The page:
Mark liked the 36-hour cookies best because he felt like they had more fat. His wife, Anna M., preferred the butterscotch cookies.
Danny had no preference (weirdo!), but Naomi liked the 36-hour cookies best, followed by the butterscotch (she really enjoyed their white chocolate chips), then Kenji’s cookies.
The Actor favored the 36-hour cookies, which he said had “the best cookie flavor”, followed by Kenji’s cookies and then the butterscotch cookies. His girlfriend, the Actress, had the same ranking, and added that she found the butterscotch cookies too sweet.
Finally, Jen preferred Kenji’s cookies to the butterscotch, with the 36-hour cookies in third place. Her husband, Rob, originally liked the butterscotch best, followed by Kenji’s and lastly the 36-hour cookies, but upon tasting them again with salt, he changed his top pick to Kenji’s cookies!
(The Legal Chef and E. were unable to attend this year, as their daughter was born that week – a pretty good reason, I’d say. I’ll be curious to see what their preferences are next year…)

So, to recap, counting the tie as half a vote: without topping the cookies with salt, we had 4.5 votes for the 36-hour cookies, 4 votes for the butterscotch cookies, and somehow only 2.5 votes for Kenji’s cookies. With salt, however, we’ve got 5.5 votes for the 36-hour cookies, 3.5 votes for Kenji’s cookies and only 2 votes for the butterscotch cookies. Without further ado, here are the two new recipes.

Butterscotch Pudding Triple Chip Cookies
(The pudding should keep the cookies moist for days, but obviously we never got a chance to test that out! The recipe yields about 3 dozen cookies.)
1 cup unsalted butter, at room temperature (or cold margarine)
¾ cup brown sugar
¼ cup granulated sugar
1 (3.4-oz) package butterscotch instant pudding mix
2 large eggs
1 tsp. vanilla extract
2 ½ cups all-purpose flour
1 tsp. baking soda
½ tsp. salt
1 cup semi-sweet chocolate chips
1 cup white chocolate chips
1 cup butterscotch chips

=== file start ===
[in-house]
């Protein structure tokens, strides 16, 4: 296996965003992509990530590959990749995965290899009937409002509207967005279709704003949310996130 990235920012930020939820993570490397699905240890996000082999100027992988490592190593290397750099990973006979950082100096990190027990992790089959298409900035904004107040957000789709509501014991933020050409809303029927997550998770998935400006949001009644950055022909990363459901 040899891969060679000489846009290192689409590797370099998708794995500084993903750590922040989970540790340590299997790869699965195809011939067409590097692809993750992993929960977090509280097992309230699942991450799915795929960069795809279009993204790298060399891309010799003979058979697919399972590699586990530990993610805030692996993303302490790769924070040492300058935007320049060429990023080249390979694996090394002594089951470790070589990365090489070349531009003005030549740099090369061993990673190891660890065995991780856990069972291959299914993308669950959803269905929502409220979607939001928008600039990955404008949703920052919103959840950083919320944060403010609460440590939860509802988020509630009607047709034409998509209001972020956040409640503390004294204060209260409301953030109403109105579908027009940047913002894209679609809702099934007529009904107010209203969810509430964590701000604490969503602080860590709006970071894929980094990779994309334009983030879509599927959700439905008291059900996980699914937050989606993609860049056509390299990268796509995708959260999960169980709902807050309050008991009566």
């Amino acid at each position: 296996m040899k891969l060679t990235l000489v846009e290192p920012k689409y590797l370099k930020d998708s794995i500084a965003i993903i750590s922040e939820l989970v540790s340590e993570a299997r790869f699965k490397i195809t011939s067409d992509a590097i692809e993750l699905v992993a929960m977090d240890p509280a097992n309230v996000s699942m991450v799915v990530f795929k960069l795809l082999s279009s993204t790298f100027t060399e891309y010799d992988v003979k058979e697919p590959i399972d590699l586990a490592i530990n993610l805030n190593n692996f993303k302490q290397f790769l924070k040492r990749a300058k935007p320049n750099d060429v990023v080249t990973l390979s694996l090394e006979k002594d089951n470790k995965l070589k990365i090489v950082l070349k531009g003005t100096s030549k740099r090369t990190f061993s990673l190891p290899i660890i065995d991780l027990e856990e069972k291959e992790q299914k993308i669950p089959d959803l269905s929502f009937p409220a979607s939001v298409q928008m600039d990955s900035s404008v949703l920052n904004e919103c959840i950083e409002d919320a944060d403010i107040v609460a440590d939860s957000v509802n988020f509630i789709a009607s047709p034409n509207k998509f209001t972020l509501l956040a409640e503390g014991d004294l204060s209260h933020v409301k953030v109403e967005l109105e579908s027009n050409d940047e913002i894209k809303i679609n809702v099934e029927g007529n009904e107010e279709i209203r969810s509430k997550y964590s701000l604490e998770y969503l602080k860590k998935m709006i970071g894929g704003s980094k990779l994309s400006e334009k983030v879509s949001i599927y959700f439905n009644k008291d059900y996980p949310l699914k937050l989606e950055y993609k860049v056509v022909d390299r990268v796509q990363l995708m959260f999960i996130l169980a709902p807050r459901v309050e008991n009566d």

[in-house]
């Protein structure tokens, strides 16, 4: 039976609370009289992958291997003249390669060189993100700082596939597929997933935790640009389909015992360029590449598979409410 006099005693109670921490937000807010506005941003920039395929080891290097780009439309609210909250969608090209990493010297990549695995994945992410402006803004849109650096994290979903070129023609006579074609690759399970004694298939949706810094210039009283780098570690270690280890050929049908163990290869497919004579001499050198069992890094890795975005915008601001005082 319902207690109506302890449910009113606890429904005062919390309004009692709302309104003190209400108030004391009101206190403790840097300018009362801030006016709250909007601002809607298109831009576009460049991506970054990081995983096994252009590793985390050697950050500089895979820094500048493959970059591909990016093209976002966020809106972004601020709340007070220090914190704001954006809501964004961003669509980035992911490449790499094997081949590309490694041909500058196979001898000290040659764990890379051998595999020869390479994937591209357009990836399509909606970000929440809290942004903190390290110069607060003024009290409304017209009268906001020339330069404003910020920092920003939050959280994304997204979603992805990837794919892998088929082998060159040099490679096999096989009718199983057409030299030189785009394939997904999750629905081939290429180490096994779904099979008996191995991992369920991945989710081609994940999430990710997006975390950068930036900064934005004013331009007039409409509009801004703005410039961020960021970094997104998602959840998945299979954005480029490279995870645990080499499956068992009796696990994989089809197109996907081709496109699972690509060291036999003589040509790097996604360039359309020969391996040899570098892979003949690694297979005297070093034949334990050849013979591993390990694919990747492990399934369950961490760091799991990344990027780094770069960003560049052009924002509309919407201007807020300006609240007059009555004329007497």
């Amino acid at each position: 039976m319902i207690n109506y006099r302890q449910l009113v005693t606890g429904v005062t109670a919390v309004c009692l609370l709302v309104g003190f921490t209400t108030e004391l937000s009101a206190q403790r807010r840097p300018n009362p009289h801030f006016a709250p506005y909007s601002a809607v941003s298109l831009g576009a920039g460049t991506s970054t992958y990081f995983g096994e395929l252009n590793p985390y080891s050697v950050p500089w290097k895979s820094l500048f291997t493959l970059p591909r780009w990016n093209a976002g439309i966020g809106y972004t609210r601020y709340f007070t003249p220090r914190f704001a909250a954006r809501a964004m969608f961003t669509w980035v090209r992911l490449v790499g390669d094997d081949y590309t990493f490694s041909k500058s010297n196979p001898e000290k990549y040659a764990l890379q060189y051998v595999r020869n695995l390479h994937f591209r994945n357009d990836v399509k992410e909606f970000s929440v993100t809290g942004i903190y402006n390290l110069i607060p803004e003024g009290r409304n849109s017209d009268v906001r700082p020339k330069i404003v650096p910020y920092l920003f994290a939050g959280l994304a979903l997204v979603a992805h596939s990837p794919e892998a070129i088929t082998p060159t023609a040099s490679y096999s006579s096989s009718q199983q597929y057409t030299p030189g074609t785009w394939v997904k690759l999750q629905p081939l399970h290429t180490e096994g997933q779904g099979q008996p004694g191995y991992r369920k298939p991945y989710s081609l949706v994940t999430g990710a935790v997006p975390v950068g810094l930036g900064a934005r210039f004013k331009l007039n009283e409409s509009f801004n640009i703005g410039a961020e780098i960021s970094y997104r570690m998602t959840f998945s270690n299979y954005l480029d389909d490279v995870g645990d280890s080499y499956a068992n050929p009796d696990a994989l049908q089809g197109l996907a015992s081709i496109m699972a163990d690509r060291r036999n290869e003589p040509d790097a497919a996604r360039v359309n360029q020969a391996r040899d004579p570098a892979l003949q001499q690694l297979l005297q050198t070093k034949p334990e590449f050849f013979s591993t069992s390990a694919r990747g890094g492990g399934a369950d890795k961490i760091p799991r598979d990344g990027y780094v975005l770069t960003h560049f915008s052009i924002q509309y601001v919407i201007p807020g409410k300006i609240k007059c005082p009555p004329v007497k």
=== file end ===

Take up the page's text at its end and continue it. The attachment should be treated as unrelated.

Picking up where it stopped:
Preheat oven to 350 °F. Line a baking sheet with parchment paper or a Silpat baking mat and set aside.

Using a mixer, beat together butter and sugars until creamy. Add in butterscotch pudding mix, eggs, and vanilla extract. In a medium bowl, whisk together the flour, baking soda, and salt. Add the dry ingredients to the wet ingredients and mix until just combined. Stir in the chocolate chips, white chocolate chips, and butterscotch chips.

Drop cookie dough by rounded tablespoons onto prepared baking sheet. Bake for 10 minutes, or until slightly golden around the edges and set. Remove cookies from oven and let cool on baking sheet for two minutes. Transfer to a cooling rack and cool completely.

Kenji’s Best Chocolate Chip Cookies
(This recipe yields about 2 dozen cookies, maybe slightly more if you can resist eating raw dough.)
8 oz. (2 sticks) unsalted butter
1 standard ice cube (about 2 Tbsp. frozen water)
10 oz. (about 2 cups) all-purpose flour
¾ tsp. baking soda
2 tsp. Diamond Crystal kosher salt or 1 tsp. table salt
5 oz. (about ¾ cup) granulated sugar
2 large eggs
2 tsp. vanilla extract
5 oz. (about ½ tightly packed cup plus 2 Tbsp.) dark brown sugar
8 oz semi-sweet chocolate, roughly chopped with a knife into 1/2- to 1/4-inch chunks
coarse sea salt for garnish

Melt butter in a medium saucepan over medium-high heat. Cook, gently swirling pan constantly, until particles begin to turn golden brown and butter smells nutty, about 5 minutes. Remove from heat and continue swirling the pan until the butter is a rich brown, about 15 seconds longer. Transfer to a medium bowl, whisk in ice cube, transfer to refrigerator, and allow to cool completely, about 20 minutes, whisking occasionally. (Alternatively, whisk over an ice bath to hasten process).

Meanwhile, whisk together flour, baking soda, and salt in a large bowl. Place granulated sugar, eggs, and vanilla extract in the bowl of a stand mixer fitted with the whisk attachment. Whisk on medium high speed until mixture is pale brownish-yellow and falls off the whisk in thick ribbons when lifted, about 5 minutes.

Fit paddle attachment onto mixer. When brown butter mixture has cooled (it should be just starting to turn opaque again and firm around the edges), Add brown sugar and cooled brown butter to egg mixture in stand mixer. Mix on medium speed to combine, about 15 seconds. Add flour mixture and mix on low speed until just barely combined but some dry flour still remains, about 15 seconds. Add chocolate and mix on low until dough comes together, about 15 seconds longer. Transfer to an airtight container and refrigerate dough at least overnight and up to three days.

When ready to bake, adjust oven racks to upper and lower middle positions and preheat oven to 325 °F. Using a 1-ounce ice cream scoop or a spoon, place scoops of cookie dough onto a non-stick or parchment-lined baking sheet. Each ball should measure approximately 3 tablespoons in volume and you should be able to fit 6 to 8 balls on each sheet. Transfer to oven and bake until golden brown around edges but still soft, 13 to 16 minutes, rotating pans back to front and top and bottom half way through baking.

Remove baking sheets from oven. While cookies are still hot, sprinkle very lightly with coarse salt and gently press it down to embed. Let cool for 2 minutes, then transfer cookies to a wire rack to cool completely.

Repeat steps 3 and 4 for remaining cookie dough. Allow cookies to cool completely before storing in an airtight container, plastic bag, or cookie jar at room temperature for up to 5 days.